Learning about money often begins with learning coin names and values. Mastering it all takes time and practice, but thankfully, it doesn’t have to be boring. These coin counting puzzles are a great activity for the home or classroom and, my favorite part of all, they make learning about money fun!
To prepare the puzzles, I printed them out and laminated them so that I could use them several times and not have any ripped pieces.
Then, I cut out the individual pieces. Each puzzle had 3 pieces so they were pretty simple to separate.
While counting mixed coins was my primary focus, I also included coin identification puzzles and coin value puzzles for penny, nickel, dime, and quarter so I could easily differentiate for kids who were still learning coin basics.
Most of my kindergarten kids were not quite ready to count mixed coins, and that was ok!
Working with small groups of students at a time, we focused on the individual coins, their names, and their values.
First, we completed the name puzzles. I read the name and my group searched for both the heads and the tails side of that coin. It was a wonderful way to help them recognize the coin no matter which way they saw it and was helpful for completing the coin counting puzzles later.
Once they had the names down, we searched by value. I read the value and they hunted for the coin that was worth that amount. For example, when I called out “10 cents”, they were quick to bring me both the head and tails side of the dime. “A dime is worth 10 cents!”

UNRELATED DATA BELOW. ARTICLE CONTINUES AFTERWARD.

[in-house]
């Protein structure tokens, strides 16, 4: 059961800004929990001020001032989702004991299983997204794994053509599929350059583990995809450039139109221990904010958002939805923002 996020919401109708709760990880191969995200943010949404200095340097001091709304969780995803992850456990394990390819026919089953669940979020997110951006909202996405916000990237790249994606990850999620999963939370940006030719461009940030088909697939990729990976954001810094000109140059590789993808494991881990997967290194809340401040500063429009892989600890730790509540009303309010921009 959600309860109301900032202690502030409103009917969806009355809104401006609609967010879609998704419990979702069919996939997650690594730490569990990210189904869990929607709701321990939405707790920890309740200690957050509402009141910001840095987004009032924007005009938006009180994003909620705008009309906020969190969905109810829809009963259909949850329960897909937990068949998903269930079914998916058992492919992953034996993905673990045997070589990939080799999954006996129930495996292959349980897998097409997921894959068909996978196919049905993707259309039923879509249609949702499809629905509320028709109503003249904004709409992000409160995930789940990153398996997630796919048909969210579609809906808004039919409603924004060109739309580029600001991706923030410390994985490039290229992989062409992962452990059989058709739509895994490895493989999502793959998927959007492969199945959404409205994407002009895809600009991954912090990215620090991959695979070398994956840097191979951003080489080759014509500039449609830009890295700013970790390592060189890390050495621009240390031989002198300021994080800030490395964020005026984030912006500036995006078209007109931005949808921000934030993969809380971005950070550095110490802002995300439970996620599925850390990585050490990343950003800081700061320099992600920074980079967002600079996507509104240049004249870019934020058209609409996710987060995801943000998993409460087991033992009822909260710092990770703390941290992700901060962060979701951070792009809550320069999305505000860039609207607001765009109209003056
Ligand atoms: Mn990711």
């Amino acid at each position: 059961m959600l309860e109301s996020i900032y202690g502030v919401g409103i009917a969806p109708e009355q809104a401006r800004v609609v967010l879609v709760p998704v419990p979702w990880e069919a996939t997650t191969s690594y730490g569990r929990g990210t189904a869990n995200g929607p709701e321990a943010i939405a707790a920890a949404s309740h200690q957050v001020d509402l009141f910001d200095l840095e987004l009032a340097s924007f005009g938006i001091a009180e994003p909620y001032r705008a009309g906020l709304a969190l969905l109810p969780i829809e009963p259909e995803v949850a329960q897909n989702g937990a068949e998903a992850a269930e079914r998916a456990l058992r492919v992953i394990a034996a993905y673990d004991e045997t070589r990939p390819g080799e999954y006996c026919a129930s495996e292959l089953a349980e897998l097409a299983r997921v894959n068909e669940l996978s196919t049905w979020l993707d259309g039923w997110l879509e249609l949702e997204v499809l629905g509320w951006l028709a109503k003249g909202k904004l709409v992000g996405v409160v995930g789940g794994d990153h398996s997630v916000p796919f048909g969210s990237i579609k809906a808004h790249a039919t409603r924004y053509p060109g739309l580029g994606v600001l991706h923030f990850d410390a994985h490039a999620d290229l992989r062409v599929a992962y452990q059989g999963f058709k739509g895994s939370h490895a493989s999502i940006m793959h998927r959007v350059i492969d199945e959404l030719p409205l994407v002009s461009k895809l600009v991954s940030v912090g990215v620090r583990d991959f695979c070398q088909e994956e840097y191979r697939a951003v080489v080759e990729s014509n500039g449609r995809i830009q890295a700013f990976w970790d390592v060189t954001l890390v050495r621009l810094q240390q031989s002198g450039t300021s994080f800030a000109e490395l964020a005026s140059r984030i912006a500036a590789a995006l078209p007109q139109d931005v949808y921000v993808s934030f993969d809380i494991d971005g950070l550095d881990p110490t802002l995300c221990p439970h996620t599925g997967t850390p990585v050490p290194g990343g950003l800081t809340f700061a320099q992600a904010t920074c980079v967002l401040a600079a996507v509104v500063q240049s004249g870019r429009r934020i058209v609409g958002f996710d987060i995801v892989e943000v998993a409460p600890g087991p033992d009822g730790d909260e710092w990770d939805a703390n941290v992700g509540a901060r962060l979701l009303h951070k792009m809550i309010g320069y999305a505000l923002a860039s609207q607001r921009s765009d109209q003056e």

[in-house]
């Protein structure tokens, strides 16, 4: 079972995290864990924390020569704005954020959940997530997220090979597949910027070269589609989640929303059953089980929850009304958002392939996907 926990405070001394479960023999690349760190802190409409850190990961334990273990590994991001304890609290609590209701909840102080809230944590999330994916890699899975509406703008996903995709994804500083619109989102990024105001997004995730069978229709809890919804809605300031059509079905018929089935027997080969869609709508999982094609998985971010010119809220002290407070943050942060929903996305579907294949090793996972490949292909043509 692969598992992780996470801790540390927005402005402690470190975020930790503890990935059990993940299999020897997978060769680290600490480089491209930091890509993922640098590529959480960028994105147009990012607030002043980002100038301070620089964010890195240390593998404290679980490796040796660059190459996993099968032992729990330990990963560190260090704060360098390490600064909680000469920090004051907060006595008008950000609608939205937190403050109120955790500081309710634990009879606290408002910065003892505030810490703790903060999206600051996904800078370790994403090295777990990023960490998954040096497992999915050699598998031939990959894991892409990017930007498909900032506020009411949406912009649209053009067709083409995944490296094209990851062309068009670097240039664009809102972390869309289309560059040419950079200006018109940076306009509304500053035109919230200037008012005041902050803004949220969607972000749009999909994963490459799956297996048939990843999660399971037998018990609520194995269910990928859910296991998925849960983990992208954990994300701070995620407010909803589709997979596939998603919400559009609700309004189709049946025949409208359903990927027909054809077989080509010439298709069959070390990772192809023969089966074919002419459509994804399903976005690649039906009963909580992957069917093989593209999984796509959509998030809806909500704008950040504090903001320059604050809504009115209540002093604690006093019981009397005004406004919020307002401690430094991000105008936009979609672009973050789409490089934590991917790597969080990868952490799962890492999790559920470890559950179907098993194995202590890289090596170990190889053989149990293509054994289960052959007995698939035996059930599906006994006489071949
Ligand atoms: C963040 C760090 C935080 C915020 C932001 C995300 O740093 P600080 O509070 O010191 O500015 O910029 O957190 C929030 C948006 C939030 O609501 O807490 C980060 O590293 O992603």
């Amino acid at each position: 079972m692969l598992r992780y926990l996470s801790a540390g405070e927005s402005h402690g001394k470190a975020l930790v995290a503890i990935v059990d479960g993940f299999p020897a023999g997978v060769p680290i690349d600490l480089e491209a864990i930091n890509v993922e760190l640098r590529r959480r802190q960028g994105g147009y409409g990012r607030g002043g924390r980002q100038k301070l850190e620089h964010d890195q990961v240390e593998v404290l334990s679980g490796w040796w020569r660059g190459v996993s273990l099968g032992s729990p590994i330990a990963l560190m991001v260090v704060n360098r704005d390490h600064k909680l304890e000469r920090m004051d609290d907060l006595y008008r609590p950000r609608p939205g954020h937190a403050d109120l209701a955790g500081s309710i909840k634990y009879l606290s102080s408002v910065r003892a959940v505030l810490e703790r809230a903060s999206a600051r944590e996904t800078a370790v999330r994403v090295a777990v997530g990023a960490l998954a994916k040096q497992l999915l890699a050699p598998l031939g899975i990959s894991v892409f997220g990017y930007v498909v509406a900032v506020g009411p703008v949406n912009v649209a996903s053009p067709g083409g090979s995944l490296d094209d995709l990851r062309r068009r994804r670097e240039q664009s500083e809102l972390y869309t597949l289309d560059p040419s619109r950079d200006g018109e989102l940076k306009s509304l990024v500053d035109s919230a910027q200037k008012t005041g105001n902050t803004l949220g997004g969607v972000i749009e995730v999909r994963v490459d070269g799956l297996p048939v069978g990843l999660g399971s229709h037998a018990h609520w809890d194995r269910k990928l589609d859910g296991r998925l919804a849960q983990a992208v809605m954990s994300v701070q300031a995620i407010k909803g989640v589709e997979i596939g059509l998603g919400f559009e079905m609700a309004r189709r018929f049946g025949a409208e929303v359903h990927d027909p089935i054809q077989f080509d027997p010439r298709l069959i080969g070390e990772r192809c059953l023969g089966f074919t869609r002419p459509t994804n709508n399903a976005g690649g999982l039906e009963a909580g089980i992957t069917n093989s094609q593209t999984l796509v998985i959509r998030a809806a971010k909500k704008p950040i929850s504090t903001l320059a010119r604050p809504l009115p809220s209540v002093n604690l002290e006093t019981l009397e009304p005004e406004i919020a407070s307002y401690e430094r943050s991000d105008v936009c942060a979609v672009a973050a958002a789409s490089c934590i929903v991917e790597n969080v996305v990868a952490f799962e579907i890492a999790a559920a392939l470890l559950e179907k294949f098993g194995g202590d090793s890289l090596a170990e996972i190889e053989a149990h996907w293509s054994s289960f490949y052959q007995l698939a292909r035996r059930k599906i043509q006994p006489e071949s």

Note: If you are playing this version of the activity, be careful to be clear that you aren’t showing two separate coins but, rather two different sides of the same coin.
Counting Mixed Coins
Since one of my small groups was ready for some extra challenge, I pulled out the mixed coin puzzles so that they could tackle counting up.
I placed the coin pieces of the puzzle in one pile, and we spread out all of the cent amounts in a line so that we could easily read them.
We took turns picking up a coin piece and helping each other count and add up the money shown.
We picked up 2 nickels and 1 penny and, starting with the largest valued coin first, we counted “5, 10, 11”. The kids eagerly looked for both ways 11 cents was shown. It was a great challenge because the puzzles teach both the cents and dollar symbols.
Finally, after a little hunting, we found them! 11¢ and $0.11.
We kept playing until we had counted and completed all of the coin puzzles.
Grab Your Set
Are you ready to have some fun with coins too?! Click the blue button below to grab your set of the coin counting puzzles and then hop over and check out our 15 favorite ways to teach with a hundred chart too!